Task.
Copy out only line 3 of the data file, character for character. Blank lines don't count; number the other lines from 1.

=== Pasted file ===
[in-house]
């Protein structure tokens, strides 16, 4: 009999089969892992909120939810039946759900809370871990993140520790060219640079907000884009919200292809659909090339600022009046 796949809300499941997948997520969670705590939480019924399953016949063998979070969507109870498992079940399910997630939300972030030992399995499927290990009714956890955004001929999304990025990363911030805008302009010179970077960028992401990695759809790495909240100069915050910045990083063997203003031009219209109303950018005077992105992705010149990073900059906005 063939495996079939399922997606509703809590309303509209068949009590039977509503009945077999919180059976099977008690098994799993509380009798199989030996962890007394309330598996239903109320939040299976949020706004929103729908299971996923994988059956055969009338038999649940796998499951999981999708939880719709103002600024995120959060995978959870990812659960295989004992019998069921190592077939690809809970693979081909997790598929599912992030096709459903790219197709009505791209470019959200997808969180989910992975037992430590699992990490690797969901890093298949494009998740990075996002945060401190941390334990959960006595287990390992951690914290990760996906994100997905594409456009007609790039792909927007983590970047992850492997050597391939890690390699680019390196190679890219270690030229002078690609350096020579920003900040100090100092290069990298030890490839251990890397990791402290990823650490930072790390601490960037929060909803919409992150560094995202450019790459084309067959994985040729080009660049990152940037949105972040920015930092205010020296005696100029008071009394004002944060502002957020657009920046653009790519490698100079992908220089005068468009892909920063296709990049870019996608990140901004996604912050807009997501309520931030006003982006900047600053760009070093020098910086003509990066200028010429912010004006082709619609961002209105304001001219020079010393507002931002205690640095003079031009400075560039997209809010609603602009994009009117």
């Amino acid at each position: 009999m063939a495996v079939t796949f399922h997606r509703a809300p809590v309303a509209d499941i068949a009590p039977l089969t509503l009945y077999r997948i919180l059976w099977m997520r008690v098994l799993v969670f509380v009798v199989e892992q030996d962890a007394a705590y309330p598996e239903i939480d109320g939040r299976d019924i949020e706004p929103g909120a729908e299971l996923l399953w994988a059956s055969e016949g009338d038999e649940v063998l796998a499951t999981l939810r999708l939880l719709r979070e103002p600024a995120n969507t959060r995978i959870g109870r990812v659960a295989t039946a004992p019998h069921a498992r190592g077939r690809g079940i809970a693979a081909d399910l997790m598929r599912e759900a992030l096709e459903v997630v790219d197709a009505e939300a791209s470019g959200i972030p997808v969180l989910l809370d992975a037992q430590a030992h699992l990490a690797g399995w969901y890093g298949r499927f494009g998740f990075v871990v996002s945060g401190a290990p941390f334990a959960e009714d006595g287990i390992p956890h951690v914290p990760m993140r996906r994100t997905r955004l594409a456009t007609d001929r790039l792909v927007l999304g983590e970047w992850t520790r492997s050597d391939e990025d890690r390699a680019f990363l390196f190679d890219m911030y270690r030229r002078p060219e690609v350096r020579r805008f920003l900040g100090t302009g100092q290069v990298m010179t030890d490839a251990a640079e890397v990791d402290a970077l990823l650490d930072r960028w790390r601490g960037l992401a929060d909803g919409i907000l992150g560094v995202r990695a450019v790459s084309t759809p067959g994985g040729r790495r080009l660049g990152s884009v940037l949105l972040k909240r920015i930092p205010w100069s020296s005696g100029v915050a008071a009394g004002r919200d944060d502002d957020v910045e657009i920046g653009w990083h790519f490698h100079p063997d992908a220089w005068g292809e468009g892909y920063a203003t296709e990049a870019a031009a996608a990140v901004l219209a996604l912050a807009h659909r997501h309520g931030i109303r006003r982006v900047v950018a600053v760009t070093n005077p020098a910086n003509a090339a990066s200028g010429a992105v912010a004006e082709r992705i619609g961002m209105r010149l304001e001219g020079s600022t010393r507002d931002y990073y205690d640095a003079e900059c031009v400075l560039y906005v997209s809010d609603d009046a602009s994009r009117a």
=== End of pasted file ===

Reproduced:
């Amino acid at each position: 009999m063939a495996v079939t796949f399922h997606r509703a809300p809590v309303a509209d499941i068949a009590p039977l089969t509503l009945y077999r997948i919180l059976w099977m997520r008690v098994l799993v969670f509380v009798v199989e892992q030996d962890a007394a705590y309330p598996e239903i939480d109320g939040r299976d019924i949020e706004p929103g909120a729908e299971l996923l399953w994988a059956s055969e016949g009338d038999e649940v063998l796998a499951t999981l939810r999708l939880l719709r979070e103002p600024a995120n969507t959060r995978i959870g109870r990812v659960a295989t039946a004992p019998h069921a498992r190592g077939r690809g079940i809970a693979a081909d399910l997790m598929r599912e759900a992030l096709e459903v997630v790219d197709a009505e939300a791209s470019g959200i972030p997808v969180l989910l809370d992975a037992q430590a030992h699992l990490a690797g399995w969901y890093g298949r499927f494009g998740f990075v871990v996002s945060g401190a290990p941390f334990a959960e009714d006595g287990i390992p956890h951690v914290p990760m993140r996906r994100t997905r955004l594409a456009t007609d001929r790039l792909v927007l999304g983590e970047w992850t520790r492997s050597d391939e990025d890690r390699a680019f990363l390196f190679d890219m911030y270690r030229r002078p060219e690609v350096r020579r805008f920003l900040g100090t302009g100092q290069v990298m010179t030890d490839a251990a640079e890397v990791d402290a970077l990823l650490d930072r960028w790390r601490g960037l992401a929060d909803g919409i907000l992150g560094v995202r990695a450019v790459s084309t759809p067959g994985g040729r790495r080009l660049g990152s884009v940037l949105l972040k909240r920015i930092p205010w100069s020296s005696g100029v915050a008071a009394g004002r919200d944060d502002d957020v910045e657009i920046g653009w990083h790519f490698h100079p063997d992908a220089w005068g292809e468009g892909y920063a203003t296709e990049a870019a031009a996608a990140v901004l219209a996604l912050a807009h659909r997501h309520g931030i109303r006003r982006v900047v950018a600053v760009t070093n005077p020098a910086n003509a090339a990066s200028g010429a992105v912010a004006e082709r992705i619609g961002m209105r010149l304001e001219g020079s600022t010393r507002d931002y990073y205690d640095a003079e900059c031009v400075l560039y906005v997209s809010d609603d009046a602009s994009r009117a």